The Battle of the Marne shattered the original German plan. For a time France was saved. But the German was not defeated; he had still a great offensive superiority in men and equipment. His fear of the Russian in the east had been relieved by a tremendous victory at Tannenberg. His next phase was a headlong, less elaborately planned campaign to outflank the left of the allied armies and to seize the Channel ports and cut off supplies coming from Britain to France. Both armies extended to the west in a sort of race to the coast. Then the Germans, with a great superiority of guns and equipment, struck at the British round and about Ypres. They came very near to a break through, but the British held them.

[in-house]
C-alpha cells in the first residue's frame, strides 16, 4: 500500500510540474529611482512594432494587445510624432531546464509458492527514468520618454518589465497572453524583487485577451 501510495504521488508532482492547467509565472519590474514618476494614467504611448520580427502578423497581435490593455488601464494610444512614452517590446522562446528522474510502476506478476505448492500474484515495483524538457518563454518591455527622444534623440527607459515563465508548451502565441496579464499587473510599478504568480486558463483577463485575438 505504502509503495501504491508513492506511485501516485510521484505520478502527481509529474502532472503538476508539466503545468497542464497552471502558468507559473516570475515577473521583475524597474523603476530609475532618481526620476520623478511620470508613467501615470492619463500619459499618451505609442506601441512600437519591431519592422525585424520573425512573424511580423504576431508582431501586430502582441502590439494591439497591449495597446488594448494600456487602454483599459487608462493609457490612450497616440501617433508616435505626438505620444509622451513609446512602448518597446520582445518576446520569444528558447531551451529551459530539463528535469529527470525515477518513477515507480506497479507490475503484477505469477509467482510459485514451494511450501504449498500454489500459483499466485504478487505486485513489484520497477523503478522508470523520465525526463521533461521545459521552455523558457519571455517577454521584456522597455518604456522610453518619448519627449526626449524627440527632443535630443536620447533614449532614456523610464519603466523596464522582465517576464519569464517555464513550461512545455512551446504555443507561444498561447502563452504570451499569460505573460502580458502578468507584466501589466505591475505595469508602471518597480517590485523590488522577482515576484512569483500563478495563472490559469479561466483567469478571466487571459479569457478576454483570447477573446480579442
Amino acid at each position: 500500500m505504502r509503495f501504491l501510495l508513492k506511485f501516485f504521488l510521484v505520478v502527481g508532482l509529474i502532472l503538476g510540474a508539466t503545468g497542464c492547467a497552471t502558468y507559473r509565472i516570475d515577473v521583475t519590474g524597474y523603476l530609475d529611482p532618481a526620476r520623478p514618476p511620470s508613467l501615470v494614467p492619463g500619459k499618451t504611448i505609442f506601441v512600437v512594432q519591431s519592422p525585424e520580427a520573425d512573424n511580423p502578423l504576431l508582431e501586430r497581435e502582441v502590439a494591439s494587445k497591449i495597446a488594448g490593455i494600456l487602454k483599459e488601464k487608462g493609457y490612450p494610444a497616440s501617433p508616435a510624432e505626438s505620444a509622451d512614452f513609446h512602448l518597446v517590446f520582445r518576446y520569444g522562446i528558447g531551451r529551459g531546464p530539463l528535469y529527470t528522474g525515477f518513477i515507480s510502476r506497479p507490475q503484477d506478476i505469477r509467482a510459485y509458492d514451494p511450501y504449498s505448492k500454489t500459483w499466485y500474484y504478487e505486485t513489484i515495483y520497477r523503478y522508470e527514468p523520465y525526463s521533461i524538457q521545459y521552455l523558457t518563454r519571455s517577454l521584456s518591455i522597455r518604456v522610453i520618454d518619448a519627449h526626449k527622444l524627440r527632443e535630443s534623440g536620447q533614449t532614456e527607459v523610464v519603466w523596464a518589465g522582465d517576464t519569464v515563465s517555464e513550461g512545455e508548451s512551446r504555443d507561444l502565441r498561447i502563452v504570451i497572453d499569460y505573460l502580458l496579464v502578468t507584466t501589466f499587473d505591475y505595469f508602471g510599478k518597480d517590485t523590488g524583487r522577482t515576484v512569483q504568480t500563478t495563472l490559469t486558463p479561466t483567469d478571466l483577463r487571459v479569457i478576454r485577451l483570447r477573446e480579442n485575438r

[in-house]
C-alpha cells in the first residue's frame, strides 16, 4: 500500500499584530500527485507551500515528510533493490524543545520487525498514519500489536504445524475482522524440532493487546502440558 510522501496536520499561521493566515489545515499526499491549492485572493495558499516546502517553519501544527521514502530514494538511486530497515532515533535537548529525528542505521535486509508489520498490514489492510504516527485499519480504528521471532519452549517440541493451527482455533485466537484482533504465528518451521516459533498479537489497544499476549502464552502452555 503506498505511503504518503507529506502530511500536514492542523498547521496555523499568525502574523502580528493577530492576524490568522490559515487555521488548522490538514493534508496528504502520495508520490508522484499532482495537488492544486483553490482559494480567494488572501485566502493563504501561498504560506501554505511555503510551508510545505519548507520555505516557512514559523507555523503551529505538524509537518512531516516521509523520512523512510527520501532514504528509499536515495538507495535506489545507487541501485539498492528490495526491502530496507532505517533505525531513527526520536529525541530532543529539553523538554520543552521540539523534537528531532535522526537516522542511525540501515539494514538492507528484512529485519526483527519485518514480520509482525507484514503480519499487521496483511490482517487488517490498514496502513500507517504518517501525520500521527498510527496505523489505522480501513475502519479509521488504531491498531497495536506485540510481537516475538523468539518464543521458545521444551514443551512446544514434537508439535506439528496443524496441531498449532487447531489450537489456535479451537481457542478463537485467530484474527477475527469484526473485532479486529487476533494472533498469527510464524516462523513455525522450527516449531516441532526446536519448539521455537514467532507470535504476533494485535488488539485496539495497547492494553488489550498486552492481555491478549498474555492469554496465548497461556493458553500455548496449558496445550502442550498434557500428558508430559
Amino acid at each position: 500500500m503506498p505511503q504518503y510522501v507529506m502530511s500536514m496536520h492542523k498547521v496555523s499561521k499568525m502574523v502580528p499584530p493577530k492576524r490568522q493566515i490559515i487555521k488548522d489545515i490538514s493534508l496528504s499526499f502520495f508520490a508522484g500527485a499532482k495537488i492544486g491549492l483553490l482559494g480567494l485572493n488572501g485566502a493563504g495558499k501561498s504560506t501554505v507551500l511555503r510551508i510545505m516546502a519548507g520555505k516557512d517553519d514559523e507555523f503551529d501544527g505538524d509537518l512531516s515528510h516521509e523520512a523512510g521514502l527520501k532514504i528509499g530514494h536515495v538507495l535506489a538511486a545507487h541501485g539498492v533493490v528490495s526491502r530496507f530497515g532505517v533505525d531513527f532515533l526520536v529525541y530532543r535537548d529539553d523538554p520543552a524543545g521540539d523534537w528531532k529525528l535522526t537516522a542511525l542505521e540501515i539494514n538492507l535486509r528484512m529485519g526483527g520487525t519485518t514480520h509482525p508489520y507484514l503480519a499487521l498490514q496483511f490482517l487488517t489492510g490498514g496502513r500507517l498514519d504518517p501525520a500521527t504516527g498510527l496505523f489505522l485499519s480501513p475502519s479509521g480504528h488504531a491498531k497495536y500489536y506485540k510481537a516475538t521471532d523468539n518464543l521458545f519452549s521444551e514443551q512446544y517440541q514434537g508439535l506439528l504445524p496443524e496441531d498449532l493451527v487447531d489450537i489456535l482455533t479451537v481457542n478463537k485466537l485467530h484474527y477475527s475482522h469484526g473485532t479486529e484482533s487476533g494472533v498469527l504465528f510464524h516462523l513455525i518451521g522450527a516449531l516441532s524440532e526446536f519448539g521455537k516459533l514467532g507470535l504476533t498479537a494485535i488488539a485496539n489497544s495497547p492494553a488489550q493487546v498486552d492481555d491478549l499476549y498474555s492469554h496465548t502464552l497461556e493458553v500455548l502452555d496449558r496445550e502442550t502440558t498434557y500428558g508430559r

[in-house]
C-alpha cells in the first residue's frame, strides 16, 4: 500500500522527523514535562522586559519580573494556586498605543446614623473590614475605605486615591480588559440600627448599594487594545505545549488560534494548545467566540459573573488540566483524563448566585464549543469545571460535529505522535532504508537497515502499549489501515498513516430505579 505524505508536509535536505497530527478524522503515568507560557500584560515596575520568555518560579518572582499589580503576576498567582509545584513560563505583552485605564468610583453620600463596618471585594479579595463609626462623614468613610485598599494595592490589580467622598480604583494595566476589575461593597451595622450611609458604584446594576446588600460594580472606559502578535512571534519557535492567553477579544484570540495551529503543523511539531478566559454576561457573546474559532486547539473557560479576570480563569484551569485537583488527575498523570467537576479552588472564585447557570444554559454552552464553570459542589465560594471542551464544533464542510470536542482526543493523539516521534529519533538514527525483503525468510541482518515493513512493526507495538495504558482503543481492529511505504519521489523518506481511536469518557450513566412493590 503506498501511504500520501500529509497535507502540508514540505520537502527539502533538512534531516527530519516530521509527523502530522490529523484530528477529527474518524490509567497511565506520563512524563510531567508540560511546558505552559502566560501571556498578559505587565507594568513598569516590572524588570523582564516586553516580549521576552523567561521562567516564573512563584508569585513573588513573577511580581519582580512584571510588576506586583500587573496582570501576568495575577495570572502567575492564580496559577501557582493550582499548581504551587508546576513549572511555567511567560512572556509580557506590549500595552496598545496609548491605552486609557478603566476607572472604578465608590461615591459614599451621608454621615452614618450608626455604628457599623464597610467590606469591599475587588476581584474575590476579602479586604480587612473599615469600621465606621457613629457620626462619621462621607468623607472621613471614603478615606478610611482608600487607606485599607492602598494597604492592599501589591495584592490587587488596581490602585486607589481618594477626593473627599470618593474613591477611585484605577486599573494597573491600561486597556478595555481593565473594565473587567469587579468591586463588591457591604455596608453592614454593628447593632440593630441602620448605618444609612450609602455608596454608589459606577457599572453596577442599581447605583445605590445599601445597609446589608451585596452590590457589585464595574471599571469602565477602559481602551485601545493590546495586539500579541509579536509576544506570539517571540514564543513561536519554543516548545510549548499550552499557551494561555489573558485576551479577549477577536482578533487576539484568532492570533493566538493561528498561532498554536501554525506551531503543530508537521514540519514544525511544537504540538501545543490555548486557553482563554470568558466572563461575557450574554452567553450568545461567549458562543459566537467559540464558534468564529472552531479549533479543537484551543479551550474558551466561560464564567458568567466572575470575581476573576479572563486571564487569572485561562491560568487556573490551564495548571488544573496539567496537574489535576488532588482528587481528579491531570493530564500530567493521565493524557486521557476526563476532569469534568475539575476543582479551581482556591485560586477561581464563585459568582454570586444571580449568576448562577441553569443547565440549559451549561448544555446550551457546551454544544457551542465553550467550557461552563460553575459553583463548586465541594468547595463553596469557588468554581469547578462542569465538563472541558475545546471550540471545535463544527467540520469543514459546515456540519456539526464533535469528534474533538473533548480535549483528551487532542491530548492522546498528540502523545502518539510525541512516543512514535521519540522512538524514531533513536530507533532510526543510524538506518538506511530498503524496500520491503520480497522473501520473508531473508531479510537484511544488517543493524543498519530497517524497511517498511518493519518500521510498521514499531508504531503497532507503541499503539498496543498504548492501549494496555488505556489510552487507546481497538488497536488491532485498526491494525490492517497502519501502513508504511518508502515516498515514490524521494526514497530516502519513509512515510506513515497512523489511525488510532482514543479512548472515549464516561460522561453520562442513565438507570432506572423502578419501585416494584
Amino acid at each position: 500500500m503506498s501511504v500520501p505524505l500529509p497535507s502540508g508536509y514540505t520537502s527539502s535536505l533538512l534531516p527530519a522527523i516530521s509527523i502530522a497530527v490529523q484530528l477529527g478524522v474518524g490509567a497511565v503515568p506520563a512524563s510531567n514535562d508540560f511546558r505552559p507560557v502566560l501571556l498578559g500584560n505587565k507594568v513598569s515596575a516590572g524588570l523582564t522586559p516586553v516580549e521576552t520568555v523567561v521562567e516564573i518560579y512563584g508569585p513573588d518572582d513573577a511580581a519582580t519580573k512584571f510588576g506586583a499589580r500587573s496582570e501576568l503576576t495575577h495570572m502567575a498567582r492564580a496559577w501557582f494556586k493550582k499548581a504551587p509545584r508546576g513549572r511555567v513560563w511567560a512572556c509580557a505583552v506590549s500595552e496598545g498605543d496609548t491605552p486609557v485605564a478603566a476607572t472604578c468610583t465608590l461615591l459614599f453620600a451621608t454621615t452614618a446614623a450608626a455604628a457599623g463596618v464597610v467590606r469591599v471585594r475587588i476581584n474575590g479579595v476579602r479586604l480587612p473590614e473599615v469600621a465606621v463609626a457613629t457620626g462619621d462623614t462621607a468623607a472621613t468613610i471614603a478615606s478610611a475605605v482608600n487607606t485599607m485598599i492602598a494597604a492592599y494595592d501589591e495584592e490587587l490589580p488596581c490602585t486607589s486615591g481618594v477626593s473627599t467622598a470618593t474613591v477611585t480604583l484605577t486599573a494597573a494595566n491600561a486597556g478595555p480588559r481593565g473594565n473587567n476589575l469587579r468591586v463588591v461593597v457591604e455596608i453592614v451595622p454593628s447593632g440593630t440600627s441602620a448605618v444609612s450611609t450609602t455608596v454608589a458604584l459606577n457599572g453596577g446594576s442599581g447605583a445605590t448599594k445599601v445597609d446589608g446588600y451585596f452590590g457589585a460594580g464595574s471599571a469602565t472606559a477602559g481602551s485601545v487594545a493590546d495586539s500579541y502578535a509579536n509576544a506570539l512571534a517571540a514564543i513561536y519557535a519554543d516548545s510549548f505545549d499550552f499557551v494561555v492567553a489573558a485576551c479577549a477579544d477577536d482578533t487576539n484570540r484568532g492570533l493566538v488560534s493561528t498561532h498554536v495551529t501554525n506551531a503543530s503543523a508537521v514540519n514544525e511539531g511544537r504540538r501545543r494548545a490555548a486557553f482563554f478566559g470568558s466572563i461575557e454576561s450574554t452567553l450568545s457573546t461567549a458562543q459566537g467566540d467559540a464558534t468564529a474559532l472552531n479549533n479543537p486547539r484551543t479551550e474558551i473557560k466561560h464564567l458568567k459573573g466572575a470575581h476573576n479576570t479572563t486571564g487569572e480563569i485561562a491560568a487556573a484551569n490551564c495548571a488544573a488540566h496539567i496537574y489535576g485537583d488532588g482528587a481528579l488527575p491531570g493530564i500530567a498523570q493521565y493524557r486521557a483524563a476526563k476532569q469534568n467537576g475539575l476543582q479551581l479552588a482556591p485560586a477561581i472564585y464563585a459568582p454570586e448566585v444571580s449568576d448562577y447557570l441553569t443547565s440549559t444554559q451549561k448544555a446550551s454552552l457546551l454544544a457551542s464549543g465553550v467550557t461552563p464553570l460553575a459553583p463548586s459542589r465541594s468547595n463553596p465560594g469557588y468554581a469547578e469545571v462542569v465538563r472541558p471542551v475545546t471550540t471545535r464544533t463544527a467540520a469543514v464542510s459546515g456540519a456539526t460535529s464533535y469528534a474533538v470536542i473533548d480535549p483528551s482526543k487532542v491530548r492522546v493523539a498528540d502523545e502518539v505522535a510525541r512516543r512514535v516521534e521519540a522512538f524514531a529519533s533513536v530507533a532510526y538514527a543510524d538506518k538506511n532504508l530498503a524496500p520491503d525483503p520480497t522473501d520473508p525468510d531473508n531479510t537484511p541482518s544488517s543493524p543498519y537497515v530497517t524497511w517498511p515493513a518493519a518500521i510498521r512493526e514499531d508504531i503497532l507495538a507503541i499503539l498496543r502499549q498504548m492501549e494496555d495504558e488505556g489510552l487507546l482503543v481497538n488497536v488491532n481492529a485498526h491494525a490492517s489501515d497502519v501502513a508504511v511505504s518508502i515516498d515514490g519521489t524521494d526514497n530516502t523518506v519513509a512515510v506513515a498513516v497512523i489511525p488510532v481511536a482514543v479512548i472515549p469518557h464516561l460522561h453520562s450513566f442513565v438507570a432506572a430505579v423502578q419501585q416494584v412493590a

Very few religious-spirited men had the daring to break away or the effrontery to confess that they had broken away from all authoritative teaching, and that they were now relying entirely upon their own minds and consciences. That required a very high intellectual courage. The general drift of the common man in this period in Europe was to set up his new acquisition, the Bible, as a counter authority to the church. This was particularly the case with the great leader of German Protestantism, Martin Luther (1483-1546).